• Config: These object has a page scope and is an instance of
javax.servlet.ServletConfig class. Config object allows to pass the initialization
data to a JSP page's servlet. Parameters of this objects can be set in the
deployment descriptor (web.xml) inside the element <jsp-file>. The method
getInitParameter() is used to access the initialization parameters.
• Exception: This object has a page scope and is an instance of
java.lang.Throwable class. This object allows the exception data to be accessed
only by designated JSP "error pages."
• Out: This object allows us to access the servlet's output stream and has a page
scope. Out object is an instance of javax.servlet.jsp.JspWriter class. It provides
the output stream that enable access to the servlet's output stream.
• Page: This object has a page scope and is an instance of the JSP page's servlet
class that processes the current request. Page object represents the current page
that is used to call the methods defined by the translated servlet class. First type
cast the servlet before accessing any method of the servlet through the page.
• Pagecontext: PageContext has a page scope. Pagecontext is the context for the
JSP page itself that provides a single API to manage the various scoped
attributes. This API is extensively used if we are implementing JSP custom tag
handlers. PageContext also provides access to several page attributes like
including some static or dynamic resource.
• Request: Request object has a request scope that is used to access the HTTP
request data, and also provides a context to associate the request-specific data.
Request object implements javax.servlet.ServletRequest interface. It uses the
getParameter() method to access the request parameter. The container passes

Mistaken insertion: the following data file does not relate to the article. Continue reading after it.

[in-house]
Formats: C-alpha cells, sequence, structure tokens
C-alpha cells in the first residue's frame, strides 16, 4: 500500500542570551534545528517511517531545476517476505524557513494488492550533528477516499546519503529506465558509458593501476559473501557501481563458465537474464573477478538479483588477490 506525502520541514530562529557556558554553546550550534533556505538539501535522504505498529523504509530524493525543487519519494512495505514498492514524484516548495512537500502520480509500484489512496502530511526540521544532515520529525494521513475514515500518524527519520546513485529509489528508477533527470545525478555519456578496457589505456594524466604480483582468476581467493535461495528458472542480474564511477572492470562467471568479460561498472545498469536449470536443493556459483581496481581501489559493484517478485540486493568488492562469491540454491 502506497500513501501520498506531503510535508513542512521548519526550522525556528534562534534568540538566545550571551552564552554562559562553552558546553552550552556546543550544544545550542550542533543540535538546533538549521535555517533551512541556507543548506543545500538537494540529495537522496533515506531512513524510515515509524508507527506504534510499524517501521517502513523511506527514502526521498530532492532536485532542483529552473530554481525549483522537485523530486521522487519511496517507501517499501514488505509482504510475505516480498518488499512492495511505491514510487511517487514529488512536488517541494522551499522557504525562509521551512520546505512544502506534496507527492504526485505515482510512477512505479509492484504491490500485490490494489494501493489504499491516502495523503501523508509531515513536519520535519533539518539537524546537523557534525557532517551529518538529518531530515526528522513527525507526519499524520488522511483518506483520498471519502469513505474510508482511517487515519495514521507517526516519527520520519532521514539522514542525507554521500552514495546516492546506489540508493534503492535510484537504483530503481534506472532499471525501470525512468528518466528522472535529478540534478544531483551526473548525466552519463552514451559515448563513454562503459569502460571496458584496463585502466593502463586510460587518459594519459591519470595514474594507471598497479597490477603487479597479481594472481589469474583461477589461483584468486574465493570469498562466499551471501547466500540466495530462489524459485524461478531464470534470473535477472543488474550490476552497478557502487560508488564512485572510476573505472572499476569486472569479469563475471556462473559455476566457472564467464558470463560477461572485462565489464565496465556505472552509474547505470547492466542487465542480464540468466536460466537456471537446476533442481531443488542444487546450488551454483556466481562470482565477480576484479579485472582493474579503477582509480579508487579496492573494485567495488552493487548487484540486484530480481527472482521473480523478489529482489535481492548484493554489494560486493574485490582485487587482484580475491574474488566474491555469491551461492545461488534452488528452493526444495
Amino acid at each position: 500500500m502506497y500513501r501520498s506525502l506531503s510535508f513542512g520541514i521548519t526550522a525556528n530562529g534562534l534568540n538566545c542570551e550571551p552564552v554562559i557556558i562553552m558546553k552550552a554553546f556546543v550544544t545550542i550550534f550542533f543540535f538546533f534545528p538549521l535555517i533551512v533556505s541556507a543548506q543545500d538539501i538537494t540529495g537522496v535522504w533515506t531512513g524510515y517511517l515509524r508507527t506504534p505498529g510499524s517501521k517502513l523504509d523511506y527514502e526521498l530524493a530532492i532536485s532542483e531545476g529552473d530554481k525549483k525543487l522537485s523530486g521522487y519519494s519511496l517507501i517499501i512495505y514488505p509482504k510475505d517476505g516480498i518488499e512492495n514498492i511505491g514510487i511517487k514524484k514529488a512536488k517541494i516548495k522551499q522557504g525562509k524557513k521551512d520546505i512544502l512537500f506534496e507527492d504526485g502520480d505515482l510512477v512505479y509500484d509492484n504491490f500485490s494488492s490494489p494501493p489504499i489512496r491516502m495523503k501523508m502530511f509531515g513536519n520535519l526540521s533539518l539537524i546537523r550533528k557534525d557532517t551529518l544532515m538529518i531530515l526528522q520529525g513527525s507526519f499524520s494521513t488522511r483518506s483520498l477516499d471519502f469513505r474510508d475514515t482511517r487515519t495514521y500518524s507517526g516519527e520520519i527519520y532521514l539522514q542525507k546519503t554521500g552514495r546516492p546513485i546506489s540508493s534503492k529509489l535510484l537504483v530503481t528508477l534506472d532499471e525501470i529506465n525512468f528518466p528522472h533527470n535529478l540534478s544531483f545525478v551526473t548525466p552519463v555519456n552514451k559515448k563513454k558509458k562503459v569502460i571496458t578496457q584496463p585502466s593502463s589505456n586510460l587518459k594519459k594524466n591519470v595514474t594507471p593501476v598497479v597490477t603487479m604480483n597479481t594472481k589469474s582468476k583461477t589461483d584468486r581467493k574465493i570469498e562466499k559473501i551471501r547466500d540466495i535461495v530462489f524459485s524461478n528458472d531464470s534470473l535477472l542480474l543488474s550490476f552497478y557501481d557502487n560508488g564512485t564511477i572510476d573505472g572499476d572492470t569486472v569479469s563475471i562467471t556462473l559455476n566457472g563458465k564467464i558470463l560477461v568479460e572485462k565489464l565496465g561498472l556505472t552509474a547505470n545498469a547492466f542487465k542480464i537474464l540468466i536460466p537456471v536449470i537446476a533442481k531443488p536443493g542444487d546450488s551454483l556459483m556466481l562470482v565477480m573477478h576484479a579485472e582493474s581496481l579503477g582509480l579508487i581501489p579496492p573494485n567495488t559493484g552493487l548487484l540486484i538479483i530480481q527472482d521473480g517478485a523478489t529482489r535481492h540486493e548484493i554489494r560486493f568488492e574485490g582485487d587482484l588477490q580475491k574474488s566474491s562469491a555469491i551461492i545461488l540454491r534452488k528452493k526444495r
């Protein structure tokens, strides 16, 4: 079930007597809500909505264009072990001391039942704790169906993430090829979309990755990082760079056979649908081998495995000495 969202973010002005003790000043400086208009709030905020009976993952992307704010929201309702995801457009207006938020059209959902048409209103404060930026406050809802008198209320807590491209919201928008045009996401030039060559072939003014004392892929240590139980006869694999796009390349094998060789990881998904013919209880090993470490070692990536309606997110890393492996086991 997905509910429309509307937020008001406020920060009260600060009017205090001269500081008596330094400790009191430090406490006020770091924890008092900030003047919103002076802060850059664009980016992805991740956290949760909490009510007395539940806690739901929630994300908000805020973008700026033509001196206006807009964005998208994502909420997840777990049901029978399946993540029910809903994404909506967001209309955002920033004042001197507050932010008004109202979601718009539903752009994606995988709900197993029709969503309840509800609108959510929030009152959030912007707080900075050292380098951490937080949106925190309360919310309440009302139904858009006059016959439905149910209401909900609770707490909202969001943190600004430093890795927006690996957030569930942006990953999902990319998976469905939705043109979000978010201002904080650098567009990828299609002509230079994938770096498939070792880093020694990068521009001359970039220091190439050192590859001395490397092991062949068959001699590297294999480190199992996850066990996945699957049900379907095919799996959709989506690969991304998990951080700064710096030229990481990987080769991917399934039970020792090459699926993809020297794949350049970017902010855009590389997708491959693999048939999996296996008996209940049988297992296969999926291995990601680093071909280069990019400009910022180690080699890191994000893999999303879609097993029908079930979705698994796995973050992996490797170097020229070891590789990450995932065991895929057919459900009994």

this object to the _jspService() method.
• Response: This object has a page scope that allows direct access to
theHTTPServletResponse class object. Response object is an instance of the
classes that implements the javax.servlet.ServletResponse class. Container
generates to this object and passes to the _jspService() method as a parameter.
• Session: Session object has a session scope that is an instance of
javax.servlet.http.HttpSession class. Perhaps it is the most commonly used
object to manage the state contexts. This object persist information across
multiple user connection.

Data Sources and JNDI

All the ConnectionPoolDataSource and DataSource implementations can be stored in JNDI.
In the case of the nonpooling implementations, a new instance will be created every time the
object is retrieved from JNDI, with the same settings as the instance that was stored. For the
pooling implementations, the same instance will be retrieved as long as it is available (e.g., not a
different JVM retrieving the pool from JNDI), or a new instance with the same settings created

In the application server environment, typically the application server's DataSource instance
will be stored in JNDI, instead of the PostgreSQL™ ConnectionPoolDataSource

In an application environment, the application may store the DataSource in JNDI so that it
doesn't have to make a reference to the DataSource available to all application components that
may need to use it. An example of this is shown in Example 11.2, “DataSource JNDI Code
Example 11.2. DataSource JNDI Code Example

Application code to initialize a pooling DataSource and add it to JNDI might look like this: